We used to call them articles
They’re called blog posts now. And they’re protected by the First Amendment (as of a couple days ago, I think).
Not that long ago, we had what were called journalists, who worked with words and publishers (news organizations or magazines) and looked a lot like this:
And journalists were paid by their employers to show up and ask embarrassing questions, such as “What happened to the $500 thousand in the playground fund, Mrs. Kineally?” And then you’d get on the phone, touching base with your editor, as was standard procedure, and the inevitable question would come: “How do you spell that?” And the ready answer: “K-I-N-E-A-L-L-Y.”
Meanwhile, Mrs. Kineally was having a stroke because the town mayor had just called her out publicly at a municipal meeting. And she still had billboards stuck in her yard advocating for the candidate from the other party. But at least you knew you’d get her name spelled right.
The fact that people continue to care about the Mrs. Kineally’s of the world bodes well for the future of local news writing, and there seem to be many organizations that combine Web and local print news in a hybrid way that appears to work. And journalists are employed. But most feature writing and criticism writing have gone over to blogs, so pieces such as my article on the Marshalton Inn Triathlon or a Chester County (PA) dairy farm likely will never see a printed page. Again.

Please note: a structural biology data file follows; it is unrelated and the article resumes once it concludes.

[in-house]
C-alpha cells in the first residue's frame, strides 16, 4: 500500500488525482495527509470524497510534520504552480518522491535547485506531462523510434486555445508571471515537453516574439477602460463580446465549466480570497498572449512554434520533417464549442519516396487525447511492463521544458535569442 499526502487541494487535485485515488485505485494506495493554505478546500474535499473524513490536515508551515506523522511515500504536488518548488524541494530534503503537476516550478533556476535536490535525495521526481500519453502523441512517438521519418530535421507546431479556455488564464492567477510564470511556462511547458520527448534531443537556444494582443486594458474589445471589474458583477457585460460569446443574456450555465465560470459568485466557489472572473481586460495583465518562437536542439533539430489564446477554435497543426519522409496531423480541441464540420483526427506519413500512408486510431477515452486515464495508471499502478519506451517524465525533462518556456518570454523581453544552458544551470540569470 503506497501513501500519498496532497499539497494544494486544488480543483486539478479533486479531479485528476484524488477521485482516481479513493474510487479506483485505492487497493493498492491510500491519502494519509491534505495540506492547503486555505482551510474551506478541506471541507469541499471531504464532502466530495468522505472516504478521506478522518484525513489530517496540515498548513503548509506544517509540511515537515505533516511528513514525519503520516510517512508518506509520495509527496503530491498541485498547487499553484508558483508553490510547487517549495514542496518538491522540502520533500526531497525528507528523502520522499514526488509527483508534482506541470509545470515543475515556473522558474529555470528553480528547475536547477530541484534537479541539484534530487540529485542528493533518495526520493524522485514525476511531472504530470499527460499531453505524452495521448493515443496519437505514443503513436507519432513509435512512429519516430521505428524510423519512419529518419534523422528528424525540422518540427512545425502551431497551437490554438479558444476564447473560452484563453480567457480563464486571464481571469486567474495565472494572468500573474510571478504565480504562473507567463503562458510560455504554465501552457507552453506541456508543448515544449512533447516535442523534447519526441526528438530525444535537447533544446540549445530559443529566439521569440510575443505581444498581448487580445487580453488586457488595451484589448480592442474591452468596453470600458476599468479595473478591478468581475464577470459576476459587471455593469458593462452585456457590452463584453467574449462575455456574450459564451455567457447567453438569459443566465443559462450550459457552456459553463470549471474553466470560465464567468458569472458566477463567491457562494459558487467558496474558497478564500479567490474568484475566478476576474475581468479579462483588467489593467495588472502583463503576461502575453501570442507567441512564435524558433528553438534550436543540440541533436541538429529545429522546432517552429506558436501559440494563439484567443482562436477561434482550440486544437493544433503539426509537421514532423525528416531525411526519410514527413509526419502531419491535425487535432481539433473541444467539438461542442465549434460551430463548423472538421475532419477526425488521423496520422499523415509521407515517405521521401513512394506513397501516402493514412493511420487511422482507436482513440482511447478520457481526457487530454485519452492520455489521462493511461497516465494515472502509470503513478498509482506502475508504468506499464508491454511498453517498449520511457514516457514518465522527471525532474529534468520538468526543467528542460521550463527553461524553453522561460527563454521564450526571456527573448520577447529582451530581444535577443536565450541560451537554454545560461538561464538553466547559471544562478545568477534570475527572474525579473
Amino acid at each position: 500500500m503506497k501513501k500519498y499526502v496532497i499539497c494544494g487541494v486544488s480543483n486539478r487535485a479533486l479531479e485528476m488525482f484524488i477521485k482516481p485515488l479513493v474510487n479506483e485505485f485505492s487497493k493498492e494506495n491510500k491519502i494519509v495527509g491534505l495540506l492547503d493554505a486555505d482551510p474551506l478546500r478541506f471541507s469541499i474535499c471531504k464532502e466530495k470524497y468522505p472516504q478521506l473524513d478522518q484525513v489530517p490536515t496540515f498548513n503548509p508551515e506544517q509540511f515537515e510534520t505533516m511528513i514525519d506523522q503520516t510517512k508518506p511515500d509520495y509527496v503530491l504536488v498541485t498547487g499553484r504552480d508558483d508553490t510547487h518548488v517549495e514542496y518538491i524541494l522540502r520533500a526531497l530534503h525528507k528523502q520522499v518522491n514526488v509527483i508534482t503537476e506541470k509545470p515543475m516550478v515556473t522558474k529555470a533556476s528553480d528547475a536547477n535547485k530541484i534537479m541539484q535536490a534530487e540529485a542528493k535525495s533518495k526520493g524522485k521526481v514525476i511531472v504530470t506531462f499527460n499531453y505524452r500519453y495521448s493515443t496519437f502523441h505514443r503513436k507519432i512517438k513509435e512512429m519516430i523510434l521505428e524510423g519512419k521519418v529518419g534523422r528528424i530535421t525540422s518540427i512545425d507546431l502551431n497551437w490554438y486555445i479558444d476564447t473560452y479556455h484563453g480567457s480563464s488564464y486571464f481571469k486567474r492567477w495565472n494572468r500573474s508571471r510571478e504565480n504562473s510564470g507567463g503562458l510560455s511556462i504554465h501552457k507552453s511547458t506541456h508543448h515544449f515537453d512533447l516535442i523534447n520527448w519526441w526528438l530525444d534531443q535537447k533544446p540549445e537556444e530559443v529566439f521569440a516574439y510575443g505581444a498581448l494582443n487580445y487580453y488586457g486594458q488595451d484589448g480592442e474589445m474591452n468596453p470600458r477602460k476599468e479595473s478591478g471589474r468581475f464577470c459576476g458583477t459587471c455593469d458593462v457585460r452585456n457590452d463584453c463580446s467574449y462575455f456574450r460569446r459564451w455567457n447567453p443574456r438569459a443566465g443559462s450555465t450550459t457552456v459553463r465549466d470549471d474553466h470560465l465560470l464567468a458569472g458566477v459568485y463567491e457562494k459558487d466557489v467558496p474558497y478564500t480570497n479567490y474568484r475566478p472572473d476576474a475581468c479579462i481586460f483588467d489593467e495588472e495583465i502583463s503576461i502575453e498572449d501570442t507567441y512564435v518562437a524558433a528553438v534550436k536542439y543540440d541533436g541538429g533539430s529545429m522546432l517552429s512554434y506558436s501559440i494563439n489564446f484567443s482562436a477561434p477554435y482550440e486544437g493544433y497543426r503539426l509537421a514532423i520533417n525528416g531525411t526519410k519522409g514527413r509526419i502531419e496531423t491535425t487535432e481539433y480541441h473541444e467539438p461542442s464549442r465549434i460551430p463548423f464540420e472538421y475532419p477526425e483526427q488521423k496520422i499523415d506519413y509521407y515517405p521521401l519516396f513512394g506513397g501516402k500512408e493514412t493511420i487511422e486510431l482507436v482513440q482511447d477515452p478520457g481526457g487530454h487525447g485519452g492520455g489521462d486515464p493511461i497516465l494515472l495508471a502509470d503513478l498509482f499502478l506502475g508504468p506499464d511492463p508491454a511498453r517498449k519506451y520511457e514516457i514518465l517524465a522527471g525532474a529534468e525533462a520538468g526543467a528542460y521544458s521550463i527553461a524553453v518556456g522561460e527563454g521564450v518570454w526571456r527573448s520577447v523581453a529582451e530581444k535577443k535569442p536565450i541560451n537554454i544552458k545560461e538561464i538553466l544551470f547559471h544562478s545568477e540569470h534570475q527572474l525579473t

Here’s where it gets tricky. Journalists are trained to be journalists. They are familiar with the First Amendment—in the way it liberates and constrains at the same time. There is freedom; there is also responsibility. They go to work every day with this document in mind:
They are issued press passes. I’ll never forget how I felt the moment I discovered that Matt Drudge had been issued a press pass for the first time. I knew that the field had changed forever. I also knew how press passes could be the weakest link in presidential security: I saw an activist get within 100 feet of George W. Bush, because she apparently had a press pass. I saw her in the press room a few minutes before, helping herself to coffee and a Danish. Then she was next to me in the auditorium, standing and screaming at the top of her lungs.
Then it hit me: I also was within 100 feet of George W. Bush. What made me so special?
I was a journalist.
But, ultimately, who’s to say that she, or Matt Drudge, was not a journalist?
And so, in my typically oblique way (this is, after all, a blog post), this so-called article is about Edward Snowden. This guy:
Snowden may well become the first person to successfully transition from traitor to whistleblower. Even as Matt Drudge was issued a press pass, this guy, in my mind, has gone from traitor to question mark. And I’m not sure if that’s a calculated transition on his part, or a function of my own evolution on the subject matter.
I just wish I could write the article. For me, his underlying motives, at the very beginning of his weird journey, are key. And I would be very interested in how he made the moral decision—or if he made a moral decision—about the information to which he had access, and the basis he believes underlies his subsequent actions.
Yeah. That’s going to be some article. Can’t wait to read it. Because all I can do right now is blog about it.
Postscript: Added 20 Sept 2016: This clip from The Humanist Report accurately reflects my current opinion on the topic: